I had to make the title catchy, because I had a feeling that if I titled it "Homemade Noodles" (which is what this is about), many people might just assume that it's not worth the time and effort to make your own noodles and would not read this. However, let met tell you that homemade pasta is so much better than dried store-bought pasta. This is one of those things that I made and didn't tell my husband it was homemade until afterwards (he usually prefers store-bought over homemade, so I didn't want him to jump to any conclusions before trying it - sneaky, I know). When I told him I made the noodles from scratch, he said that he realized there was something different about the noodles and thought they were gourmet! Anyhow, they really aren't all too difficult to make, use ingredients that you probably already have on hand, and are way cheap! If you try them and decide you like them, I would recommend making a few batches at once and refrigerating or freezing them.
1 cup flour
1/4 tsp salt
1 egg, beaten
2 Tbsp water
In a bowl, combine flour and salt.
Make a well in the center of the flour mixture; pour beaten egg into well.
Mix until well combined, adding up to 2 tablespoons water if needed to form a ball of dough that holds together. There will be some pieces that are still a bit flaky, but it will come together as you knead.
|The dough is still a little too dry and needs a little water.|
|Most of the dough holds together. Notice there is still some flour in the bottom, but that will be incorporated as I knead the dough.|
On a well-floured surface, roll the dough into a thin sheet - you'll want it to be thinner than you think you need it. The dough is quite elasticky, so it may take a while to get it as thin as you'd like. There are times where it may even seem like you're not accomplishing anything with the rolling, but just keep going, you'll eventually get a nice thin sheet. I put my rolling pin in the pictures below for reference as to the size of the dough ball and my rolled out dough. My rolling pin is 12-inches without the handles.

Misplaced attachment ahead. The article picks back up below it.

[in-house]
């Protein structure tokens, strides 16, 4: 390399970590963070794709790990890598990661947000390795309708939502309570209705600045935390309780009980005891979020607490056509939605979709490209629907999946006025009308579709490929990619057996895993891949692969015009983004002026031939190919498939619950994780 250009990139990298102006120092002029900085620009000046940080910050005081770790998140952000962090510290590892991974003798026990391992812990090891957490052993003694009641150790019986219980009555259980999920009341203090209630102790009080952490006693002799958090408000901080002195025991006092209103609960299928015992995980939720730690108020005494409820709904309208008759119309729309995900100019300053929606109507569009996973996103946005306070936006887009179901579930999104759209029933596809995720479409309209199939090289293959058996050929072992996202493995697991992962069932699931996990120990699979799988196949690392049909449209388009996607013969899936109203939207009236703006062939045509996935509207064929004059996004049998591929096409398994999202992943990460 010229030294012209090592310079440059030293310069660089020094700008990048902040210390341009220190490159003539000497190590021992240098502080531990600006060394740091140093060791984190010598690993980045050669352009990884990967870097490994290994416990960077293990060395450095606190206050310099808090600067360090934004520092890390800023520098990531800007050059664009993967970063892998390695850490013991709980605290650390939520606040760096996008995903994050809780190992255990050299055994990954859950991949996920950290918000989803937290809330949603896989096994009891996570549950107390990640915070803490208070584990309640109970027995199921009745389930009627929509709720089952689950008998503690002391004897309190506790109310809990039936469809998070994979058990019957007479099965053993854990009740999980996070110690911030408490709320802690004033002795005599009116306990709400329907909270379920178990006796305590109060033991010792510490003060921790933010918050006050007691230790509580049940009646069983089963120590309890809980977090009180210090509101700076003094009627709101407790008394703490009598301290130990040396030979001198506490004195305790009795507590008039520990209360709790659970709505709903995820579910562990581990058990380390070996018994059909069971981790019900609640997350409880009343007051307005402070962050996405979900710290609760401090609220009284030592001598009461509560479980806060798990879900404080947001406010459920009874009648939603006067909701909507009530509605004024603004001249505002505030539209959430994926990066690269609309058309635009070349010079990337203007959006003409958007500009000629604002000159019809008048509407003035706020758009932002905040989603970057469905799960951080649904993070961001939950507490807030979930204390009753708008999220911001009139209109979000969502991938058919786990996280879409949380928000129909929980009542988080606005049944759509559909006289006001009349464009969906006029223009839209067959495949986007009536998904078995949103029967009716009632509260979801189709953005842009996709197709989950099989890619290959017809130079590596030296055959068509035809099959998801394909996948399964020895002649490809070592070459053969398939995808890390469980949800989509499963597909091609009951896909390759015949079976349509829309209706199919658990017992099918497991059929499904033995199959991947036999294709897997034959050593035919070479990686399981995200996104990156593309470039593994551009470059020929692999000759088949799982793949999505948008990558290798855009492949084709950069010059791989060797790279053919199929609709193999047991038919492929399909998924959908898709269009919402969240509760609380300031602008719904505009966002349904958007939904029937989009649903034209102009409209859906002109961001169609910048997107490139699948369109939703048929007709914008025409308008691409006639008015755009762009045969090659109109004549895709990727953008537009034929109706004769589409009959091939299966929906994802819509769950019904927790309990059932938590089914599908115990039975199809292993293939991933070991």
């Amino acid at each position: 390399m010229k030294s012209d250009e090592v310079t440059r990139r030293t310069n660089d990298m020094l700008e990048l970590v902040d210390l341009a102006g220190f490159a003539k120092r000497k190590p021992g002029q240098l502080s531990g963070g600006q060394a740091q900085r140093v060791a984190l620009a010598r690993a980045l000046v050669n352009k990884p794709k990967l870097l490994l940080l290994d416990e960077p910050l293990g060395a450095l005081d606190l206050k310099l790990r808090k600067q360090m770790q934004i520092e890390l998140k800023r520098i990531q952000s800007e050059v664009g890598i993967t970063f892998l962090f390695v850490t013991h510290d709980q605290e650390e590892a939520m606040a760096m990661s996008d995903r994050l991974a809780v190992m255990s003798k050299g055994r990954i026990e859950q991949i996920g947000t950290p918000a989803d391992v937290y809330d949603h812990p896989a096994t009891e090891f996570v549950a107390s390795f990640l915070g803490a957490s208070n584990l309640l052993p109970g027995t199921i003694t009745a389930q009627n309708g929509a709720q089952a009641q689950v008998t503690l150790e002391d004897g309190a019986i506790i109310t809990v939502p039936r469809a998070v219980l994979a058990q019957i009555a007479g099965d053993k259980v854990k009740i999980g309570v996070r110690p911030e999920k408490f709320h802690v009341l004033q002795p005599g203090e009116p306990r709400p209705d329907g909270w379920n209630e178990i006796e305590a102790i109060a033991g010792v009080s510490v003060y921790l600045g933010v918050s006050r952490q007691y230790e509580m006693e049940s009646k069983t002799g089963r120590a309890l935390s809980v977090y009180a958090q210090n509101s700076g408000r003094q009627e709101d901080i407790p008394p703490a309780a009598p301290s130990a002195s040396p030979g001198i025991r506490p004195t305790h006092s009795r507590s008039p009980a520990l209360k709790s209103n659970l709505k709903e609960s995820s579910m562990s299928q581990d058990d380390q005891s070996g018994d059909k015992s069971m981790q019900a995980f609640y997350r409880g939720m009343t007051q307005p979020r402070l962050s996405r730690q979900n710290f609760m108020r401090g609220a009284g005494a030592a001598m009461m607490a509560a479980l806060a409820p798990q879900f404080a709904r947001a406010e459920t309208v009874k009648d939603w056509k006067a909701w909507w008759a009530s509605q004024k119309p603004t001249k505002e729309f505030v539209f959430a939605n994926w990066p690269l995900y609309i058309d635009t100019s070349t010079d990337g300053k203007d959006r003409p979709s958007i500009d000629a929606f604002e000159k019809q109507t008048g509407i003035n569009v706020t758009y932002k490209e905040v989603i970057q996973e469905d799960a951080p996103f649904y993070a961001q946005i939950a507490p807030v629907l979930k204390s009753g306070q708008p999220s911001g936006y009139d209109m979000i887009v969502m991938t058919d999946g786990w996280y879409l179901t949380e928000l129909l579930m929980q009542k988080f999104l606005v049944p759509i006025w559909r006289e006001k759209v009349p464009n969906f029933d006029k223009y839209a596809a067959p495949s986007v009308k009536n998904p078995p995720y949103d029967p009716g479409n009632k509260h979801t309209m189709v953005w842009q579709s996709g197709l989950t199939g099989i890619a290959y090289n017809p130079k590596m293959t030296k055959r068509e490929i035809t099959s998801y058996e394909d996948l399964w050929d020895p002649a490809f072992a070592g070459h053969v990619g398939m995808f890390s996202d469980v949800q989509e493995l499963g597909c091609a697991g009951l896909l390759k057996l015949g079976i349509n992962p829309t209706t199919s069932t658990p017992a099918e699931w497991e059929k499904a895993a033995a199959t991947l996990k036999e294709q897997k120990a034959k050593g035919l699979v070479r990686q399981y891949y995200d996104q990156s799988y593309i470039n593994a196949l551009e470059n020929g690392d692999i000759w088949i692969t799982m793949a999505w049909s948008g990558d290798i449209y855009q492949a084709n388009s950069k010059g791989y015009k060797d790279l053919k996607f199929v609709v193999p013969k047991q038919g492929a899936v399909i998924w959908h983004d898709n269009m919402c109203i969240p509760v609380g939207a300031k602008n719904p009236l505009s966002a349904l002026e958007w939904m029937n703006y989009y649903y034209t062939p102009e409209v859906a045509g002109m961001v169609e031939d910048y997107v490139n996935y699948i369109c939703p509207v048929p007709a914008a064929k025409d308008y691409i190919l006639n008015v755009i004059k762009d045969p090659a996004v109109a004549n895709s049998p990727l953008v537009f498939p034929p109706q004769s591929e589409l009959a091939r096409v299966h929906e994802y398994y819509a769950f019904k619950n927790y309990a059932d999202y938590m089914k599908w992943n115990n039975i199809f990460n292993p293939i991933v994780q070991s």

|As you can see, that little ball becomes quite large once it's rolled out.|
Cut dough into desired shapes. Cook immediately, dry, refrigerate, or freeze.
|I don't have a pizza wheel, but I figured my fondant cutter would work! I also remembered after the fact that if you roll the dough up jelly-roll style before you cut it, it's much easier to cut.|
To cook the noodles, boil water and add noodles. I let my noodles dry a few hours and they took about 8 minutes to cook, but you'll want to keep checking them, because they shouldn't take as long as store-bought noodles. Noodles that haven't been dried should only take a couple minutes.
|Mmmm...perfect al dente pasta!! You've REALLY gotta try these!|
Additionally, you can dry your noodles completely. Make sure they're stored in an air-tight container or bag in a dry location.
You can buy racks specifically designed to dry pasta, but I came up with an alternative using things I already had in my house. I took shish-kabob skewers and used cans to hold up the ends, then draped the pasta over the top. It worked perfectly and only cost a couple cents for the skewers!
|My make-shift drying rack.|
|The partially-dried pasta.|
|I was cooking the pasta the same day as I made the pasta, so I just slid it off the skewers into my boiling water.|